In each case, by the time the effect climaxes, all of the spectator's ra-nonactions and theories-all of his defenses—have been bombed into oblivion. He is completely vulnerable to the magical experience that is about to invade him. He is open to the emotional experience because the mteUectualburners to that experience were removed in advance. When the mag* happens, you'll get the raised eyebrows and open face of astonishment rather than the furrowed eyebrows and closed face of puzzlement. Wur rioLT . C?n,CCpt d°Wn to its trials. You pick up a coin with vou ri h I A ud° 3 t3ke ,ransfo int° >'our left hand. You then drop in?ou ';d,t0 J* I'1' for •> nioment and lap the coin. You now warned u/l i * °W ,hai ,hc coi" h;ls vanished. As David Roth casually diow vou eT immedUtdv at vour other hand. You explanation. TW$ Zd U audicnce is now left with the audicnce was "NVcvcr- at fhe moment the magic occurred,

^nd? That's had. 8 mcthod Could the coin be in his other

Let's try it this way instead. You perform the fake transfer and th 1 ping move as before. This time, however, you gesture with your right hand ¡0 dearly show u empty before revealing the vanish. The audience does not yet know that the coin is gomg to vanish. But they do already know that your other hand is empty. When you now reveal the vanish, the audience isn't thinking. "1 wonder .1 us tn the other hand [focusing on method]" They're thinking, " I'hats impossible [focusing on effect]."

If you follow this approach, some magicians will accuse you of emphasizing method. In fact, you're emphasizing the absence of any possible method. Its precisely when you don't lay the proper groundwork in advance that the spectator is likely to respond to the climax analytically, running various theories through his head. By the time he has evaluated and (hopefully) rejected them all, the magic moment has passed. He may finally conclude that he doesn't know how you did it, but it will just be a sterile, intellectual judgment.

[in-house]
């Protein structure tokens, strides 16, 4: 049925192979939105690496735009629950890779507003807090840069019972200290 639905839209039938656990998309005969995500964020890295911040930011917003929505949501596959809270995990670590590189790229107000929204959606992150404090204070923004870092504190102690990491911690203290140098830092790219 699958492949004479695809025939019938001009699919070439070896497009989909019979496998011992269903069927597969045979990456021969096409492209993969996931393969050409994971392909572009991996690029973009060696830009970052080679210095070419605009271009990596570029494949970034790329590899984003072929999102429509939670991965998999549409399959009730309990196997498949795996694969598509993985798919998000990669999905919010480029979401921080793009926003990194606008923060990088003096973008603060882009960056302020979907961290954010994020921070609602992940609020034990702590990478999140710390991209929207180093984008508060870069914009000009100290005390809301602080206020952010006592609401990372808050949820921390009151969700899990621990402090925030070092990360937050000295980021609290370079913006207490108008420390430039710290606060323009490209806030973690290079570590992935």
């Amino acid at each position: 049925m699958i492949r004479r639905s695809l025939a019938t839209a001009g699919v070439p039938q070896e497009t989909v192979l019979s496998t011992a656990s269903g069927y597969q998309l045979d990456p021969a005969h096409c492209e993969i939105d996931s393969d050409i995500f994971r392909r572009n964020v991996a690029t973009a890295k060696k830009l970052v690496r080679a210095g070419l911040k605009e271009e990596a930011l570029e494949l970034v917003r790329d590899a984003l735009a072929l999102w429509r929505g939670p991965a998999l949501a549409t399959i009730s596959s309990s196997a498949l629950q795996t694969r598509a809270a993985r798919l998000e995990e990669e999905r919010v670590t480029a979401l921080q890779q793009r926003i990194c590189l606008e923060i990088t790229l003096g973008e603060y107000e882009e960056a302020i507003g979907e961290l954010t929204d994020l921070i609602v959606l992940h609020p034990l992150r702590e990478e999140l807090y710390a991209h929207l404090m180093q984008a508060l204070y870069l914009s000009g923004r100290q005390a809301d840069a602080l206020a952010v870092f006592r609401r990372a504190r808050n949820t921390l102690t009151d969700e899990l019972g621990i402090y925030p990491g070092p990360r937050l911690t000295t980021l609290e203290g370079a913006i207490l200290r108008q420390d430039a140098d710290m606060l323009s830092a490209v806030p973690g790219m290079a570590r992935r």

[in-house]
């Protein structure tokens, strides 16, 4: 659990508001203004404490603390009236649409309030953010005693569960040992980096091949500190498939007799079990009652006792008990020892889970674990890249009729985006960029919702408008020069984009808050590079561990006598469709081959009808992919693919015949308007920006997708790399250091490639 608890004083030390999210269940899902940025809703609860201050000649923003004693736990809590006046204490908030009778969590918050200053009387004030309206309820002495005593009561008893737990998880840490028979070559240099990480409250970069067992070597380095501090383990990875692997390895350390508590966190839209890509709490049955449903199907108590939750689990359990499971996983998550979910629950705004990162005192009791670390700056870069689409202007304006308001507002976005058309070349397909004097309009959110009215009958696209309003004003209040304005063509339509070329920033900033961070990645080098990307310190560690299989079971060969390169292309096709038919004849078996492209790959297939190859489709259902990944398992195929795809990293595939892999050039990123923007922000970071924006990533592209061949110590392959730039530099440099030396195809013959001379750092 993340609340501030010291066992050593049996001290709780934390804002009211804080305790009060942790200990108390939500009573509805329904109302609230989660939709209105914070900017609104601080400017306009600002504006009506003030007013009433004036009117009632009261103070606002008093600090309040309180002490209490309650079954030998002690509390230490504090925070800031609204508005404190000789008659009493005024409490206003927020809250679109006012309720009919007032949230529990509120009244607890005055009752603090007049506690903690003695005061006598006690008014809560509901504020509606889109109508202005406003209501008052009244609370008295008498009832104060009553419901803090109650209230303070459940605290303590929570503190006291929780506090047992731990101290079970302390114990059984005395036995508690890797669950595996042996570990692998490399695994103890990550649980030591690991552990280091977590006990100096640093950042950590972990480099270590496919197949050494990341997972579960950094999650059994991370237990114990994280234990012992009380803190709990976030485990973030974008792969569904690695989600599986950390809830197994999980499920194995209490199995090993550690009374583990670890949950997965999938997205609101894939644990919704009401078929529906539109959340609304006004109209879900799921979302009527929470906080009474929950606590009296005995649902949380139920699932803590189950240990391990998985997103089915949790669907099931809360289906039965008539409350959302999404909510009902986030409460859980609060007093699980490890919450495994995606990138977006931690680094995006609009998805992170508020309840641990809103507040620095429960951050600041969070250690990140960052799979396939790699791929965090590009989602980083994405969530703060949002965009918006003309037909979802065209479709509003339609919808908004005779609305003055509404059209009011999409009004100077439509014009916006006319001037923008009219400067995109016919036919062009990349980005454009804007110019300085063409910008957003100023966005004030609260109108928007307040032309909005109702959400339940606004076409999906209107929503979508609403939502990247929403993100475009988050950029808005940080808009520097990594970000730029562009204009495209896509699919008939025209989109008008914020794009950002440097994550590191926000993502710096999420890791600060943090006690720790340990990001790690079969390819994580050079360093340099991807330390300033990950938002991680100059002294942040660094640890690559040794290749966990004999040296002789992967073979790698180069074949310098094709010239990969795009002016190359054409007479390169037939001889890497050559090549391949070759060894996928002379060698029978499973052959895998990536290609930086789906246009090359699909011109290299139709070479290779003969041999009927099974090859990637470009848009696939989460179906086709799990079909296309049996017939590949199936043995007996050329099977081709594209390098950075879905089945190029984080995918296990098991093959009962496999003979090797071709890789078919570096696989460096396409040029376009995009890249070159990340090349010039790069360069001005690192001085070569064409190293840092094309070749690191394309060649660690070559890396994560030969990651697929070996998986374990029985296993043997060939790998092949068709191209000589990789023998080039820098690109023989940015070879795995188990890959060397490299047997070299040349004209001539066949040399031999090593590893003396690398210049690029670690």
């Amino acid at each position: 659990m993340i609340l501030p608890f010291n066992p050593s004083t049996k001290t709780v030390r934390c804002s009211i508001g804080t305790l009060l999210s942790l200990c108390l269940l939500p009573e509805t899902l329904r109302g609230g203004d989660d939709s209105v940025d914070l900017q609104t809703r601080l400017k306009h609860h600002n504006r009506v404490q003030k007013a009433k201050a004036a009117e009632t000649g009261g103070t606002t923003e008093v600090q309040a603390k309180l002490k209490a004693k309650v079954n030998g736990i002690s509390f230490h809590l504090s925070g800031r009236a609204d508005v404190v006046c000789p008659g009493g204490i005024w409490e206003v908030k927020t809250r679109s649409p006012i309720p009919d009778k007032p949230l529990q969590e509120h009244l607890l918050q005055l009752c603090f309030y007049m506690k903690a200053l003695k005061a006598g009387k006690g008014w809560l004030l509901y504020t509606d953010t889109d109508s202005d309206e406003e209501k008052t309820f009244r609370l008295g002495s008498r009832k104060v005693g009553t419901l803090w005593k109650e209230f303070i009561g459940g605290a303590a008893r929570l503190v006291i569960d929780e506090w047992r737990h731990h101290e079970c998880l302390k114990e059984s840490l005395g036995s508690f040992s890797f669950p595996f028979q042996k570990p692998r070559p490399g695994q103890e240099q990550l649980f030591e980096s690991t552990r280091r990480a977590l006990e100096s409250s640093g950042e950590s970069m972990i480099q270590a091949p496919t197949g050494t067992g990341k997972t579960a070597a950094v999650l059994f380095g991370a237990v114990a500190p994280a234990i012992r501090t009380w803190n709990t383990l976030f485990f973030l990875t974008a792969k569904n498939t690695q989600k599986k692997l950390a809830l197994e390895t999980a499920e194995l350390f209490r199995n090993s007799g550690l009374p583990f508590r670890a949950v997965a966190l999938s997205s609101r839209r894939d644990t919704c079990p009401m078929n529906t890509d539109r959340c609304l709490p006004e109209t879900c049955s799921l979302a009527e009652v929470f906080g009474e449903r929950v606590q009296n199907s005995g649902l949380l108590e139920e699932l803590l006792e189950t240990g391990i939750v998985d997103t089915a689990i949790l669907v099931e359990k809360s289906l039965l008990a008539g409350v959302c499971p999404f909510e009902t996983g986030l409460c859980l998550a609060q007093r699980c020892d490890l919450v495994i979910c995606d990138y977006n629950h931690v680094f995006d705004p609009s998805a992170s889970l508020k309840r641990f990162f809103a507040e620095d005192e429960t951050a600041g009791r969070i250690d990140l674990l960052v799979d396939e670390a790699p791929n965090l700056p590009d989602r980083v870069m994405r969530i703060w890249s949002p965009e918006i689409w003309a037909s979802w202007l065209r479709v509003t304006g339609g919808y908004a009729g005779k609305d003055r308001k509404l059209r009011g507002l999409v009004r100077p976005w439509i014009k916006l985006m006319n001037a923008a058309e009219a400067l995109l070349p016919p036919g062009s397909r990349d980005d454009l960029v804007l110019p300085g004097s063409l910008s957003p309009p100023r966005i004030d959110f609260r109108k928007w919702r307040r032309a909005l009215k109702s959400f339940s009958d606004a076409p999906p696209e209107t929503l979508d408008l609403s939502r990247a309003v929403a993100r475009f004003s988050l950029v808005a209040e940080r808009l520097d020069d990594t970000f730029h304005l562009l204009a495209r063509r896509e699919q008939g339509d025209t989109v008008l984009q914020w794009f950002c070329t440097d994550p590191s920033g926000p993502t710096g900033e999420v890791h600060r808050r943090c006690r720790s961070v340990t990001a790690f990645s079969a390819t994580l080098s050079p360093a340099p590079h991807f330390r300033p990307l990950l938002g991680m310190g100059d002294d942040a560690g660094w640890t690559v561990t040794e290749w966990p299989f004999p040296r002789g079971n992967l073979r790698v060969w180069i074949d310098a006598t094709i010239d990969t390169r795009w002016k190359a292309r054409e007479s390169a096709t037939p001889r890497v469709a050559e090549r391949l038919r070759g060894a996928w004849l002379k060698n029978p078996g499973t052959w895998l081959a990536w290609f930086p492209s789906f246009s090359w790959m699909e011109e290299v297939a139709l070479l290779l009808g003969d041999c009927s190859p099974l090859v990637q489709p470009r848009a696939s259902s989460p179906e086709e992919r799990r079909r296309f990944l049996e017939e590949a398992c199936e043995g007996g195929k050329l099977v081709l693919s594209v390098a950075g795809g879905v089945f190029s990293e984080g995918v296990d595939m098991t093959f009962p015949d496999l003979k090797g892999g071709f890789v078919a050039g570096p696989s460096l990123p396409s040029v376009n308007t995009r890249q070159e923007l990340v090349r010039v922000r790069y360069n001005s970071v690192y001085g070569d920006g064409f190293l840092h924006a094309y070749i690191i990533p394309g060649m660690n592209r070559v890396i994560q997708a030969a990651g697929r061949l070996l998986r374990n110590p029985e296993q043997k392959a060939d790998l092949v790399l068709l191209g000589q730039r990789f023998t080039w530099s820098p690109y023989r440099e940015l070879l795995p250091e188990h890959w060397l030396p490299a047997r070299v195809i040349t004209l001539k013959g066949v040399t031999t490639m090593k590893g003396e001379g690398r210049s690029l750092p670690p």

There is also an important pragmatic advantage to dealing with suspicions preemptively. It's just much easier to prevent a suspicion front forming than to disprove one that has already formed. Indirect proofs will often suffice in the former case. Only direct proofs will suffice in the latter.

If you perform a routine with a stacked deck, an occasional false shuffle will throw people off the track. If you leave out those shuffles, a spectator might voice the suspicion that the cards are stacked. At that point, if won't do any good to say, "Well then, I'll shuffle the cards." The spectator will almost certainly insist on shuffling himself. Suppose you're performing a gaffed packet trick and want to end clean. If you can switch the cards before it occurs to anyone that they might be gaffed, you should have no problems. But once a spectator asks to examine the cards, you'll never get away with a switch. Touches like the Kaps subtlety can prevent a spectator from suspecting that you have a coin palmed. If that suspicion has already formed, however, those subtleties won't help. Nothing short of opening your hand completely to show it empty will do. Once things have reached the crisis stage only direct proofs will work.

One of the maxims that has guided me through life is: the best way to deal with problems is to prevent them before they happen. When applied t0 this subject, that translates as: eliminate suspicions before they occur.